http://www.crewsmostcorrupt.org /mostcorrupt/entry/most-corrupt-report-2011, CREW’s Most Corrupt Report 2009,
available at 
 http://www.crewsmostcorrupt.org/mostcorrupt/entry/most-corrupt-2009, and CREW’s Most Corrupt Report 2008,
available at 
http://www.crewsmostcorrupt.org/mostcorrupt/entry/most-corrupt-2008.
2
Republican Seeks Seat,
 Bradenton Herald 
, June 29, 2005; Vernon G. Buchanan, Personal Financial DisclosureStatement for January 1, 2004-April 30, 2006, filed May 12, 2006; Federal Election Commission, MUR No. 6054,General Counsel’s Brief, October 21, 2010 (General Counsel’s Brief).
3
Federal Election Commission, Confidential Investigative Deposition of Sam Kazran, November 6, 2009 (KazranDeposition).
4
 
 Id.
, pp. 7-8.
5
 
 Id.
, pp. 11-12;
see also
Vern Buchanan for Congress, FEC Form 3, 2005 October Quarterly Report, October 14,2005.
6
Kazran Deposition, p. 13.
 
the corporation.”
7
Mr. Kazran believed Rep. Buchanan was instructing him “to have someonewrite the check personally and then give them back the money through the corporation.”
8
 Corroborating Mr. Kazran’s story, another HNJ executive, Josh Farid, testified he overheard atelephone conversation in which Rep. Buchanan told Mr. Kazran to have his employeescontribute to the campaign and reimburse them for their contributions with dealership funds.
9
Inaddition, HNJ’s controller said Mr. Kazran told her to make a contribution to Rep. Buchanan andreimburse herself for it from HNJ funds immediately after Mr. Kazran told Rep. Buchanan onthe phone, “Vern, I’ll handle it now.”
10
Mr. Kazran said he told her HNJ would be getting themoney back from Rep. Buchanan.
11
In all, HNJ reimbursed its employees for $67,900 incontributions to Rep. Buchanan’s campaign.
12
Mr. Kazran testified further he was “very confident” Rep. Buchanan also told his otherpartners to engage in reimbursement schemes, and personally observed one conversation inwhich Rep. Buchanan did so.
13
According to Mr. Kazran, at one partnership meeting Rep.Buchanan approached his company’s chief operating officer, Dennis Slater, and told him “Ihaven’t gotten your check yet.”
14
When Mr. Slater responded he was “hoping to take a pass,”Rep. Buchanan said, “Don’t worry. You know you’re going to get it back.”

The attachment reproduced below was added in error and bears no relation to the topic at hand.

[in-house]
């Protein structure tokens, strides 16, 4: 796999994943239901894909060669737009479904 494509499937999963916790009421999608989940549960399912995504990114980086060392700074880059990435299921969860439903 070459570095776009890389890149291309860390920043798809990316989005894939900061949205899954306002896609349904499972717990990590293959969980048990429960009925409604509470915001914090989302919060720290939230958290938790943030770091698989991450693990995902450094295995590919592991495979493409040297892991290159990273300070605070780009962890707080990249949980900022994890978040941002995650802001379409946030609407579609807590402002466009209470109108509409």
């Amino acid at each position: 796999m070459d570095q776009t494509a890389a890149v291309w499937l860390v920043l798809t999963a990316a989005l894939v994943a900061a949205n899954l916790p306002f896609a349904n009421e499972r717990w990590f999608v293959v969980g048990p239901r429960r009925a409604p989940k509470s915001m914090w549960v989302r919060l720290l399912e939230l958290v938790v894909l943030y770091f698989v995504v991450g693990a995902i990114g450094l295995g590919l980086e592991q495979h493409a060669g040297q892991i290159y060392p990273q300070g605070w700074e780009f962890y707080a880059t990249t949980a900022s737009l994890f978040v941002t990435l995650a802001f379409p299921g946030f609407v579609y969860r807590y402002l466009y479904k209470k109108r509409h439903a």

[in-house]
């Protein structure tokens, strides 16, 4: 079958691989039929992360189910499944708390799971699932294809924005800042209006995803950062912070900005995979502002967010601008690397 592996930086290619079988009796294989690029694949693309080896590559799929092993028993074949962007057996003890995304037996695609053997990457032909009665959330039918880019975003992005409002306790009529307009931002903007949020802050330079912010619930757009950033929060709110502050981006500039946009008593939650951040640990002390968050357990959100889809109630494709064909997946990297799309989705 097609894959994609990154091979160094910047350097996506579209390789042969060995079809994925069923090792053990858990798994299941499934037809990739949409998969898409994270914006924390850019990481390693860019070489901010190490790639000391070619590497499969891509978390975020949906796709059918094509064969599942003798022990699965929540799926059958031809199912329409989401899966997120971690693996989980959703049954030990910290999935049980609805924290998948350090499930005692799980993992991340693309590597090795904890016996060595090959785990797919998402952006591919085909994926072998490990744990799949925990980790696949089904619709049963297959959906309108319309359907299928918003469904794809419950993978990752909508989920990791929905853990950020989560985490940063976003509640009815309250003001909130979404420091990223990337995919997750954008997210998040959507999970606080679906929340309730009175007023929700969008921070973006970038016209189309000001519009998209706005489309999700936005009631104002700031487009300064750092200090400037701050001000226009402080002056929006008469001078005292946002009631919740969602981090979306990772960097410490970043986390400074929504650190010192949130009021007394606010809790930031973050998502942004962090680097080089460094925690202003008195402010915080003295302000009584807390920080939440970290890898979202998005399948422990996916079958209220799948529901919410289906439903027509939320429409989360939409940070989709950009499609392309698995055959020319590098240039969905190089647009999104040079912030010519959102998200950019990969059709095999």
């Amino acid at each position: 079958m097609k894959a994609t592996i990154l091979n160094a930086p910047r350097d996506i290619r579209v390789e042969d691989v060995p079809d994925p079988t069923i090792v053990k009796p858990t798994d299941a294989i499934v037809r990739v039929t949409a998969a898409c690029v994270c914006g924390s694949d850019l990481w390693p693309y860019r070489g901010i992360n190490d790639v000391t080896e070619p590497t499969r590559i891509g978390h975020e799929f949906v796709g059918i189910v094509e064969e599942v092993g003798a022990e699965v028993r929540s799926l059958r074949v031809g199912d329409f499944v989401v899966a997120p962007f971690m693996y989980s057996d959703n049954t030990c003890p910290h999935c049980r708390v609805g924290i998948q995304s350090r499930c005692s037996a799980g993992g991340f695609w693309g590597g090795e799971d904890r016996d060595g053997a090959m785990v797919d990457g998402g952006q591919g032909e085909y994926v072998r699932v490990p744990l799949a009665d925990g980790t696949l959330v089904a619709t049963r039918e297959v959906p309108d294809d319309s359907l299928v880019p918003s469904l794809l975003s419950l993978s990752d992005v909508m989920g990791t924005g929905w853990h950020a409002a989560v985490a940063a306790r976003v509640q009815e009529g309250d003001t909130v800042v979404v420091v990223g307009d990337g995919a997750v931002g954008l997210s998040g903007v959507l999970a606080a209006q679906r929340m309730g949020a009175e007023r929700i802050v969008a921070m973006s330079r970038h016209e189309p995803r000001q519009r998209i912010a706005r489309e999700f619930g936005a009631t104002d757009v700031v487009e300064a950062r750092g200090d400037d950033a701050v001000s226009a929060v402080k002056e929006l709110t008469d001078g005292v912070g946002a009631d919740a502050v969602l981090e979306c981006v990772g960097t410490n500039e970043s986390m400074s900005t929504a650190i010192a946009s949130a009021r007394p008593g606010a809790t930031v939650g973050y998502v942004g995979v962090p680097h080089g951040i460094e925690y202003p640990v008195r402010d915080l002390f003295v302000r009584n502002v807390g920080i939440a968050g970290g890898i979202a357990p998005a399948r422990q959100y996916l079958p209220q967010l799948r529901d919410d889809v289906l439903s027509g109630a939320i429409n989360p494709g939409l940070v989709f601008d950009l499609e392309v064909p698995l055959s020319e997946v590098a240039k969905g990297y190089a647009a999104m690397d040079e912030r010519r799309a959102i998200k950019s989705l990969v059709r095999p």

15
Employees at other dealerships owned by Rep. Buchanan were reimbursed for theircontributions to Rep. Buchanan’s campaign. According to the sworn affidavits of two formerVenice Nissan Dodge employees, dealership employees were reimbursed with corporate fundsfor making $1,000 contributions to Rep. Buchanan’s 2006 congressional campaign or were
7
 
 Id.
Mr. Kazran recounted Rep. Buchanan’s instructions to find people he could trust and run their reimbursementsthrough the corporation several times in his deposition.
See id.
, p. 21 (“I instructed [employees] to write a check andreimburse themselves for [it] – because Mr. Buchanan had asked me to get money. And he specifically told me getsomeone you trust and run it though the corporation.”);
id.
, p. 32 (“And he said to me, he says, Get somebody youtrust and get the money out of the corporation.”);
id.
(“He had asked me to get money, I told him, I said, I thoughtyou said I’m maxed out? I’ve already given you that money. And he said, Well, just get somebody you trust andrun it through the corporation.”);
id.
, p. 36 (“And when I told him that I don’t have it, he says, Well, get somebodyyou trust and run it through the corporation.”);
id.
, p. 37 (“And I said, You already told me I can’t give any money.He says, Don’t you have somebody, like your brother or someone you trust that you can get to write a check for me?. . . Run it through the corporation.”);
id.
, p. 72 (“He said get somebody you trust, run it through the corporation.”).Mr. Kazran made the same allegations to the Office of Congressional Ethics. Office of Congressional Ethics, 112thCongress,